Big Bear, Little Brother is a children’s book aimed at children ages 3-5. At a first glance, it seems to be a beautiful story about a child who has lost his way and Big Bear looks after him until he finds his Dad. However, when reading the book again with fresh eyes – there are many mathematical concepts throughout this book.
Here is a list of words that I found throughout the book that can be linked to maths:
- side by side
- “to make sure the ice was thick enough” – this is a good one, evaluating the ice bridge and deciding if it is thick enough to cross, a lot of mathematics in this!
- much taller
- “mound of snow”
This is 18 different words that can be explored and worked upon – however, every time I read the book I keep changing how many ‘math words’ there are! I started this blog with ten, I am now on eighteen! The story itself can also have mathematical concepts and activities can be planned.
For example, some activities that can be planned could include:
- Making footprints in the snow, and counting the number of footprints, exploring different sizes and shapes, and seeing if patterns or symmetry can be explored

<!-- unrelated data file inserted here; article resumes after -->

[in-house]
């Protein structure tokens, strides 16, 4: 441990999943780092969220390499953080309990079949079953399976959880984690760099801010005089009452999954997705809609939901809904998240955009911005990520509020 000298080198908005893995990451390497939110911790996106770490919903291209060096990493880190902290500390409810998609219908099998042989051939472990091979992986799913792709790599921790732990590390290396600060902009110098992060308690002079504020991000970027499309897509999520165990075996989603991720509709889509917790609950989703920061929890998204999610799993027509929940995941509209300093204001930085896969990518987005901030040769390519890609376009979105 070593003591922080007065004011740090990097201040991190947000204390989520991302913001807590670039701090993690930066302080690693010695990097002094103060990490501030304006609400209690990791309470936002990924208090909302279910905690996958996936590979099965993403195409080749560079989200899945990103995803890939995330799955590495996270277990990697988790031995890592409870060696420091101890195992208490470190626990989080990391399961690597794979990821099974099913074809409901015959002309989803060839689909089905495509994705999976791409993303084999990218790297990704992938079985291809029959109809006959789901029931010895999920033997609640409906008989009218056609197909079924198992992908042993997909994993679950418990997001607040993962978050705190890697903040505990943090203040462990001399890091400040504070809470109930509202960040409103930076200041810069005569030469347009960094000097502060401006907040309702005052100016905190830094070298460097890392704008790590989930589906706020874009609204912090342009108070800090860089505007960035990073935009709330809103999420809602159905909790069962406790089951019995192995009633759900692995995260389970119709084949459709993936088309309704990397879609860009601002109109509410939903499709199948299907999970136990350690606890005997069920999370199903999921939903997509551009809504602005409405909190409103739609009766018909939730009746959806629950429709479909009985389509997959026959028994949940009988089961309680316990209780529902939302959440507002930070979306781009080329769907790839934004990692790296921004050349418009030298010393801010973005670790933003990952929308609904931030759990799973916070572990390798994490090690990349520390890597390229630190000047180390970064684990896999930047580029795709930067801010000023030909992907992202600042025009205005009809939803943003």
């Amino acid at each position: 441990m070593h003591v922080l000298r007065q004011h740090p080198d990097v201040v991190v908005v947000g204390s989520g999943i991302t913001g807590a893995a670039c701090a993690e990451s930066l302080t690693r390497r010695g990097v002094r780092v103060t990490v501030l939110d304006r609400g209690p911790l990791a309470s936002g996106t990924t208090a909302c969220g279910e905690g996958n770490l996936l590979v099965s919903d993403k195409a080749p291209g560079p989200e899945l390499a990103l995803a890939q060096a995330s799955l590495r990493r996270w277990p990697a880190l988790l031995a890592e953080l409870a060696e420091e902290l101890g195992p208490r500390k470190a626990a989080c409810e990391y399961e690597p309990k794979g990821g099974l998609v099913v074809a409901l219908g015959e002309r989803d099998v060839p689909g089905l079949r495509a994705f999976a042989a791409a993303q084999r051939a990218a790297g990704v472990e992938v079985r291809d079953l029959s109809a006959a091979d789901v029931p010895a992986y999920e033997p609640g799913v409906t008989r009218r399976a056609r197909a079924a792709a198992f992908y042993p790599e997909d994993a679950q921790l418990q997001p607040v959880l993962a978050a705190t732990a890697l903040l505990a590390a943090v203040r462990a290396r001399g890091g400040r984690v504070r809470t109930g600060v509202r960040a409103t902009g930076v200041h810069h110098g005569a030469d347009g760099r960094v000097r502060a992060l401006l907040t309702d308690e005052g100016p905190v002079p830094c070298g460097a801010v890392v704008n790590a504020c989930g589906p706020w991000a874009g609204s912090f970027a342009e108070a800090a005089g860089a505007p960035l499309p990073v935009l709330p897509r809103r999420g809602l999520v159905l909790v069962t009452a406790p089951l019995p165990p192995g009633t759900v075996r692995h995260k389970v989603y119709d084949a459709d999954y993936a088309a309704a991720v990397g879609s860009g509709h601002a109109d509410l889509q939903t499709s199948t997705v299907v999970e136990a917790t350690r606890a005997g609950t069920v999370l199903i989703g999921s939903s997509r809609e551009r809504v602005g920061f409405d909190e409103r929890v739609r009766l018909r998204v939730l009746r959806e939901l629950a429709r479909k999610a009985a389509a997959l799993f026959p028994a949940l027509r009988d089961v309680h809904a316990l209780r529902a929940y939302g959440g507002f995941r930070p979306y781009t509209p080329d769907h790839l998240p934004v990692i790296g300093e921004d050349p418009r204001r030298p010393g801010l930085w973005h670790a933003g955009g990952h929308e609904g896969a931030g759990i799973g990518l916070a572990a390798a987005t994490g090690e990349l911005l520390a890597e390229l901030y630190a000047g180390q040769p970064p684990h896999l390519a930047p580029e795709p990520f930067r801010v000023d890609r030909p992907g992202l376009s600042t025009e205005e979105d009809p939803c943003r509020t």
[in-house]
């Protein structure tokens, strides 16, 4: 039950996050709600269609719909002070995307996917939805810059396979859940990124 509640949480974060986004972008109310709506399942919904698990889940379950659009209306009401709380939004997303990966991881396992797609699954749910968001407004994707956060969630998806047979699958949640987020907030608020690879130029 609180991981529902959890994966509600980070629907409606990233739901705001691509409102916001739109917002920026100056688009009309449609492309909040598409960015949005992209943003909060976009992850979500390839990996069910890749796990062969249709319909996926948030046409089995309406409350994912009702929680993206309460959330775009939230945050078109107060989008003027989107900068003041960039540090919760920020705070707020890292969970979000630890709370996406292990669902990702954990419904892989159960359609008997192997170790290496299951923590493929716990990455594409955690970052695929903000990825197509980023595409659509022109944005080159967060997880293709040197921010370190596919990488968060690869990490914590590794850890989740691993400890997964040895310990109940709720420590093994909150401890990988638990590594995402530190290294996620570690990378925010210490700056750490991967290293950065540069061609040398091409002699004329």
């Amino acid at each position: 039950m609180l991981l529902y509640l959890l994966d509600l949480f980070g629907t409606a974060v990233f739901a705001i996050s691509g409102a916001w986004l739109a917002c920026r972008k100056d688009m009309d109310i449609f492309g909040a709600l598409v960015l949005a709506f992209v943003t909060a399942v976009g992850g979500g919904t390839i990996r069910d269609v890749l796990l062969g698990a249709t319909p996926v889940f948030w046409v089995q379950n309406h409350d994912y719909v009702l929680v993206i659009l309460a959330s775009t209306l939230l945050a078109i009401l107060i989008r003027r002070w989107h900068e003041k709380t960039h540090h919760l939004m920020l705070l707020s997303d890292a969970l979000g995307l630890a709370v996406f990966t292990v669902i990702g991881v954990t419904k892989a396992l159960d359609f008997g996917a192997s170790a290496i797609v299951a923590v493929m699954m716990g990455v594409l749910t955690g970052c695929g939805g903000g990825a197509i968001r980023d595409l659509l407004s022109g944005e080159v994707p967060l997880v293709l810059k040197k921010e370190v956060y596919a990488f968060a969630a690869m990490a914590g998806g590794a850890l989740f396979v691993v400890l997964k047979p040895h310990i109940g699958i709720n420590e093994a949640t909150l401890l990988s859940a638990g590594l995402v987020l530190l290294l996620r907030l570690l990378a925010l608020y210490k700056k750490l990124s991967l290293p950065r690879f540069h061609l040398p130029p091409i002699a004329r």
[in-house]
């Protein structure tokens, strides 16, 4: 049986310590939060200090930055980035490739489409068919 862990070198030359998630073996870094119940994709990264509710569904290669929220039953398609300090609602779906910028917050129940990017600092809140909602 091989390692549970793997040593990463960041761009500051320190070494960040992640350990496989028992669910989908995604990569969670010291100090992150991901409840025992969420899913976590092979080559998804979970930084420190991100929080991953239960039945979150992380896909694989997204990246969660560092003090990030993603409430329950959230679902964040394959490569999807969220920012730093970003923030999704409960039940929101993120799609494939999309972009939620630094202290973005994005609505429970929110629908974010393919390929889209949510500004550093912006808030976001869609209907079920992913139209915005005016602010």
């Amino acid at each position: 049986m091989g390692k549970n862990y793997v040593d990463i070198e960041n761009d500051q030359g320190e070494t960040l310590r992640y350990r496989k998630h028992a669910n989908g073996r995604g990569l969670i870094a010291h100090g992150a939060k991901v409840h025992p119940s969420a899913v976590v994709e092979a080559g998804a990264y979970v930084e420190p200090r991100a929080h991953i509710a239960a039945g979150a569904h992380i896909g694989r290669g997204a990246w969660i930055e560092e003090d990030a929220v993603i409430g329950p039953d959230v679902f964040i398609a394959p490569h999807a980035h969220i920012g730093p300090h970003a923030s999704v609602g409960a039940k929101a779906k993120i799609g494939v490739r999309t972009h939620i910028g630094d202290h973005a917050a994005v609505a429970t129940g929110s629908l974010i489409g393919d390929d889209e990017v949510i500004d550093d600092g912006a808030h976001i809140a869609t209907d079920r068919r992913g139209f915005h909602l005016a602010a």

- Compare and contrast all the different words and bring this into the classroom (for example Big (bear) and little (brother). What else is big and little? Faster, slower, quickly, stopped. Look at all these and see if we can compare and contrast.
- In the last few pages of the book – it is dark and windy and the headlights shine on Big Bear and Little Brother. Maybe having a cross curricular lesson that involves lights, shadows, size, symmetry etc.
- Simple tasks such as counting how many pages there are in the book, how many times a word is said in the book, how many footprints are on each page etc.
These are just some little examples that can be explored through this book – however, there are probably 100 more different ways to implement this book in the classroom and link it to other subjects. For example Minik (little brother) falls of the cliff at the start of the book, and big bear catches him – this could be linked to science and could look at speed and force (eg drop things from a height and measure how fast they fall). It could also be linked with maths and languages – how many footprints are there? Tres! (Three!).
I have only read this book a few times, and only studied it in depth about 30 minutes ago. But in that time, I have noticed how mathematical concepts are featured in this book, and how important it is that when we are reading childrens books there can be different mathematical concepts in all of them.